Middle East Pro-Kurdish leader says his imprisonment led to Erdogan victory

Pro-Kurdish leader says his imprisonment led to Erdogan victory
Selahattin Demirtas, co-chair of the HDP, addresses his supporters during an election rally for Turkey's June 7 parliamentary elections in Istanbul, Turkey, June 6, 2015. (Photo: Reuters)

ERBIL, Kurdistan Region (Kurdistan24) – If the Co-chair of Turkey’s pro-Kurdish party Selahattin Demirtas and other lawmakers had not been in prison, the outcome of an April referendum on granting President Recep Tayyip Erdogan sweeping powers would have been different, argued Demirtas in a Sunday article sent from his prison cell.

“Now, before what we have been through becomes history, let me ask: Had we been free (despite all the tricks and unfairness) wouldn’t the result of the referendum have obviously come out as NO,” asked the Peoples’ Democratic Party (HDP) Co-chair Demirtas in the article.

The constitutional reform package approved by 51.4 percent of voters provided Erdogan with executive powers.

The victory gave him the ability to dissolve parliament, declare a state of emergency, issue decrees, and form a cabinet.

Erdogan is also able to appoint top judicial, bureaucratic, and military officials without a parliamentary vote of confidence.

Demirtas, who the authorities have held in a supermax prison in the northwestern Turkish city of Edirne, said he and 11 other jailed HDP lawmakers could have tilted the 1.4 percentage that brought the narrow victory for Erdogan.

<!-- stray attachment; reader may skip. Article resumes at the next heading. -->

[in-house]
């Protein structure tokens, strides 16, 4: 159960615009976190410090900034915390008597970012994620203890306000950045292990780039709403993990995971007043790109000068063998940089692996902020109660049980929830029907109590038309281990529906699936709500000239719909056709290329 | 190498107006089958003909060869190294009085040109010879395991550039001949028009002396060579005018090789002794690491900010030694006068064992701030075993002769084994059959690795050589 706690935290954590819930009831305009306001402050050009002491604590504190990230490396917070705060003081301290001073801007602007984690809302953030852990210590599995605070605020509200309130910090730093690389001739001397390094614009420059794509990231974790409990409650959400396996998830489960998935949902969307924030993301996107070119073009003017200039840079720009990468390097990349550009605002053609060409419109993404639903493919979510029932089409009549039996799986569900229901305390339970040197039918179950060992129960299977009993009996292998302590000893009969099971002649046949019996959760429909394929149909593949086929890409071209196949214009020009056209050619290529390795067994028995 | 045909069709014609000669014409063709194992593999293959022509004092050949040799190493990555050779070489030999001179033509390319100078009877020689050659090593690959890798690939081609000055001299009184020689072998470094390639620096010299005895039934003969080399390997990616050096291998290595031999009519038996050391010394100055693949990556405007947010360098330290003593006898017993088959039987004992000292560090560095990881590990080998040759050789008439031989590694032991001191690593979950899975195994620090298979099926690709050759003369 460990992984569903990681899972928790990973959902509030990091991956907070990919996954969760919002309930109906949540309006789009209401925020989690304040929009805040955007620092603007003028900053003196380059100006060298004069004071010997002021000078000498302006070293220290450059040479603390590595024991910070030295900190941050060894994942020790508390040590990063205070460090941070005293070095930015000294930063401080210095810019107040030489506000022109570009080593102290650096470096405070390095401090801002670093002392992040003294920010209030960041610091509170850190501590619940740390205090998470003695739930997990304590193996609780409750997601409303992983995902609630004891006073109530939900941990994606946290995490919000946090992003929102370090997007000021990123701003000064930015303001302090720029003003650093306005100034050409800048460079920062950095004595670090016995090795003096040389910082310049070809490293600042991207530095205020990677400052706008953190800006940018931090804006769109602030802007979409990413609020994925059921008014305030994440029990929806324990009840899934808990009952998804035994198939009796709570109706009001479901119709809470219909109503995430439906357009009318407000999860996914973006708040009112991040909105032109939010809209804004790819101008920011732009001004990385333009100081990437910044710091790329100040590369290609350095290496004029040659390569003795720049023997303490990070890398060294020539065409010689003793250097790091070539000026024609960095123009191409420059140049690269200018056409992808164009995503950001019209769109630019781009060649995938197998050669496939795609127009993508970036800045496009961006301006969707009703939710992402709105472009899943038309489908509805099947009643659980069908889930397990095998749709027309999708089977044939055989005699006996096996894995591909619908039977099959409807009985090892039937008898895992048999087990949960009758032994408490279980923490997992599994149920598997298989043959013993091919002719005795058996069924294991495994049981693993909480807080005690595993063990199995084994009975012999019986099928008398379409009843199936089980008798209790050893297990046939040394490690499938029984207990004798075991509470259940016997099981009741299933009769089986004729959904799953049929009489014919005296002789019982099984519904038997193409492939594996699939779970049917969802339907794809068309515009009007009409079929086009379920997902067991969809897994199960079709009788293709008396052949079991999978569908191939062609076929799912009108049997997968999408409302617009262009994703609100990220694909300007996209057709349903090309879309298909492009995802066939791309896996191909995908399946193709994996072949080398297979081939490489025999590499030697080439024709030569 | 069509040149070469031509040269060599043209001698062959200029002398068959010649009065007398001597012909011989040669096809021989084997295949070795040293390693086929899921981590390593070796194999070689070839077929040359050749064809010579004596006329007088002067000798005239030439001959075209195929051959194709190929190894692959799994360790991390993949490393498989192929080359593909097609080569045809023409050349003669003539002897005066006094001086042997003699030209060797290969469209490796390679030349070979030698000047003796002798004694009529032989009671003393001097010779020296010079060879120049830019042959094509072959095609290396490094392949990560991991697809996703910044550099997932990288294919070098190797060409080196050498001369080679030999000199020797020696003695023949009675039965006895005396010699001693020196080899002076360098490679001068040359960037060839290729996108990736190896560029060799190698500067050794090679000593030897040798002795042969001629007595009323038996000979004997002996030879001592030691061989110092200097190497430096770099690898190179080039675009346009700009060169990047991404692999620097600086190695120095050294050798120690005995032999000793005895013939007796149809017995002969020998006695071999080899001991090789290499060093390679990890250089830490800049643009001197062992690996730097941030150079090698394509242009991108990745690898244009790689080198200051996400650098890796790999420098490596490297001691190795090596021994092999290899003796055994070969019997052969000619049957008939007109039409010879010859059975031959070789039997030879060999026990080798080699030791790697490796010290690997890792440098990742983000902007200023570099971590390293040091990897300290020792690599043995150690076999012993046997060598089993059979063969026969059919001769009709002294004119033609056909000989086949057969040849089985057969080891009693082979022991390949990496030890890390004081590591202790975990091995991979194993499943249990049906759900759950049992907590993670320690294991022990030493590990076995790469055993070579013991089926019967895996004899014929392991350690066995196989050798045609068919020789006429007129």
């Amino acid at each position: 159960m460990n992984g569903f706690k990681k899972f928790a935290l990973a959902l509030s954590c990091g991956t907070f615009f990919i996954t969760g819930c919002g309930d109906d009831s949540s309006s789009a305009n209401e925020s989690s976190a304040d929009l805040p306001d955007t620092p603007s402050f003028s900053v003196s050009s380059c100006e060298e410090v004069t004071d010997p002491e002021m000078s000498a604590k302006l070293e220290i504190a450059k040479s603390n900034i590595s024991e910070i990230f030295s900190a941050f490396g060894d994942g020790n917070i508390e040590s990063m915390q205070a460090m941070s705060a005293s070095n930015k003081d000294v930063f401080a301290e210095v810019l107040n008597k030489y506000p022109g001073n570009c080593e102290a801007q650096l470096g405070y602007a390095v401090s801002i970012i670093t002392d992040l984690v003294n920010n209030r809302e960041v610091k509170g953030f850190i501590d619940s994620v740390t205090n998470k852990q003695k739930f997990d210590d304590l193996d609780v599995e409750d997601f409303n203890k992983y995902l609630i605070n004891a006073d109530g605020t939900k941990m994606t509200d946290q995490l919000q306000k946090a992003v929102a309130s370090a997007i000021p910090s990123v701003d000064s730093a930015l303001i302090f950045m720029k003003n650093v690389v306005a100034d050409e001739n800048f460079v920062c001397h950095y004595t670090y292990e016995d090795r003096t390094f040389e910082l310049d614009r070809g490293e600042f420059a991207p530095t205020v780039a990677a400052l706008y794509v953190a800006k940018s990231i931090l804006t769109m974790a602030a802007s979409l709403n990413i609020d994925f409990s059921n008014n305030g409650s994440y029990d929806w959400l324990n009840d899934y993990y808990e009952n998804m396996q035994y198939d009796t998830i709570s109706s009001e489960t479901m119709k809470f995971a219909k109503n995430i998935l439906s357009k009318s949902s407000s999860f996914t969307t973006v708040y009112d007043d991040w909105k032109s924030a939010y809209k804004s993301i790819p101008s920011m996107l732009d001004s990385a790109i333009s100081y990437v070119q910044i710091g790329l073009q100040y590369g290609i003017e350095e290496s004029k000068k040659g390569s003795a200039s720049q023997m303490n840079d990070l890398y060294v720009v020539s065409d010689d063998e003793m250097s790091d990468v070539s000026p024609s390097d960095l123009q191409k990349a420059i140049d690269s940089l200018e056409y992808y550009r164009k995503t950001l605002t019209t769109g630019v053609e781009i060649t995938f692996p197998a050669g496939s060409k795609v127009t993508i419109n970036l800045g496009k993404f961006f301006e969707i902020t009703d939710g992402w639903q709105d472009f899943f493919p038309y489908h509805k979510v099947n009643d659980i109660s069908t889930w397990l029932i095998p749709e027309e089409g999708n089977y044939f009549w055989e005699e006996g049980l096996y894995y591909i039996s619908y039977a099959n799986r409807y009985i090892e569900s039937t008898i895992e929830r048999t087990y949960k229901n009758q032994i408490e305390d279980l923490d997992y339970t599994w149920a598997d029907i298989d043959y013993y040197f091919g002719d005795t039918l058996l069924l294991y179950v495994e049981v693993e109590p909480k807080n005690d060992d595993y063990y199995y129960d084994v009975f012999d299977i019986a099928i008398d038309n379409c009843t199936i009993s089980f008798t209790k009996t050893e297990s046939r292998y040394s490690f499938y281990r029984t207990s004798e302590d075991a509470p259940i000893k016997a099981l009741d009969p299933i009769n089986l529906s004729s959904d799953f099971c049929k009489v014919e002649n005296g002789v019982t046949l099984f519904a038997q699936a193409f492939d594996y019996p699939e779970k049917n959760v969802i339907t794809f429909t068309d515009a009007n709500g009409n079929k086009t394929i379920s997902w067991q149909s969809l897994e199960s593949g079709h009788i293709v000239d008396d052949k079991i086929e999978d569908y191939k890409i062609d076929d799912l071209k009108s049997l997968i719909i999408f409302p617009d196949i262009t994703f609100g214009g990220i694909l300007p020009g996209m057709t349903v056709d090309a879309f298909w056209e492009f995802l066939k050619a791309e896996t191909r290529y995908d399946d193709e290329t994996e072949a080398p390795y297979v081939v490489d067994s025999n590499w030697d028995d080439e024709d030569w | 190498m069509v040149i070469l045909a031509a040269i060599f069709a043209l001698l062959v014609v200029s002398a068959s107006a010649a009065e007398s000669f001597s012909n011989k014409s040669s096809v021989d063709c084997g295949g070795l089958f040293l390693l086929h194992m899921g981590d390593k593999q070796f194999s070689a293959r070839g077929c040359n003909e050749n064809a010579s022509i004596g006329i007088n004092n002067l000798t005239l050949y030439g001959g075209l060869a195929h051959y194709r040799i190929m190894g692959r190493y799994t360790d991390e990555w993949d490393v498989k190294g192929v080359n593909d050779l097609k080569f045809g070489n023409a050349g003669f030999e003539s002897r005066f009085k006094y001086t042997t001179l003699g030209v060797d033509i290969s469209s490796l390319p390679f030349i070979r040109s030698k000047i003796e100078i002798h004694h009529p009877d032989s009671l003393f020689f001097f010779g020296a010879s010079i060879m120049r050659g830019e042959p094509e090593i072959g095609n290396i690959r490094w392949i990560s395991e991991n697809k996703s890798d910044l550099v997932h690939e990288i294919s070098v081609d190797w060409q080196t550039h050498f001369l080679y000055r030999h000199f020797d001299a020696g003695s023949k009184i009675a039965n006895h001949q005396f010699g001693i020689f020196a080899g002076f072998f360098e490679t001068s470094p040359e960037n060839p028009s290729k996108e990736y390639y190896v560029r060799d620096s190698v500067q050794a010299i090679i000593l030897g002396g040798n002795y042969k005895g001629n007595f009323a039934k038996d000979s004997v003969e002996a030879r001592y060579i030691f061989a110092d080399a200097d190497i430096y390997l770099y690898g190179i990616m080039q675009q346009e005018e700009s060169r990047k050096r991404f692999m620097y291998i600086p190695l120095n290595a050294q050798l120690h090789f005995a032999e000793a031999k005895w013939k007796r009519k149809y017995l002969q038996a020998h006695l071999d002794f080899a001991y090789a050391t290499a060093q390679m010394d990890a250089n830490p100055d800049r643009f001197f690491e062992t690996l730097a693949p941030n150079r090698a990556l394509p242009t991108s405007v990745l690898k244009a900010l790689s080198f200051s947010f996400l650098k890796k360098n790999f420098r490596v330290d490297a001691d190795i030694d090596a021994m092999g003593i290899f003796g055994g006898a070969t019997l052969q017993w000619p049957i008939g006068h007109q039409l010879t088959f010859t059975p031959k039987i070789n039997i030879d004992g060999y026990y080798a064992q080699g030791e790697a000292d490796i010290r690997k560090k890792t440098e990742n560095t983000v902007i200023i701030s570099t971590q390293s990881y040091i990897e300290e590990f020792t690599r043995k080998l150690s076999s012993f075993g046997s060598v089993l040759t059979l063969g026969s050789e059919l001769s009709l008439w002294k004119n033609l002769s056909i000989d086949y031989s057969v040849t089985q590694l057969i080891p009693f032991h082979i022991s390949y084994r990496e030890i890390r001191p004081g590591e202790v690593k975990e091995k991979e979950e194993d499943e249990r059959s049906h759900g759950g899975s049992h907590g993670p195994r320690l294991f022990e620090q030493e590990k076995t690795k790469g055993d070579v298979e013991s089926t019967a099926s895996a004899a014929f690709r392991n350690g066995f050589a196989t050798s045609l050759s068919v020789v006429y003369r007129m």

Demirtas’ article shared on the HDP website insisted the ruling Justice and Development Party (AKP) government prepared the “actual” groundwork for the referendum not when it submitted the constitutional package in December 2016, but earlier in November.

Turkish national police arrested Demirtas and a dozen other Kurdish lawmakers during simultaneous midnight house raids in several cities on Nov. 4.

Erdogan and his government accuse HDP, the second largest opposition block, of being a political front for the outlawed Kurdistan Workers’ Party (PKK).

The PKK has waged a guerrilla warfare against Turkish troops for greater Kurdish rights, a charge Demirtas and others have rejected.

A report on the April 16 referendum by the Organization for Security and Co-operation in Europe (OSCE) criticized the continued detention of HDP MPs in the run-up to the referendum.

“A limited and not fully transparent debate” while Demirtas was in jail along with 11 other lawmakers diminished confidence in the constitutional reform process, the report read.

HDP consistently opposed any proposals to grant more powers to Erdogan.

“We will not allow you to become president,” was the main HDP motto during the previous two general elections in June and November 2015.

 

Editing by Karzan Sulaivany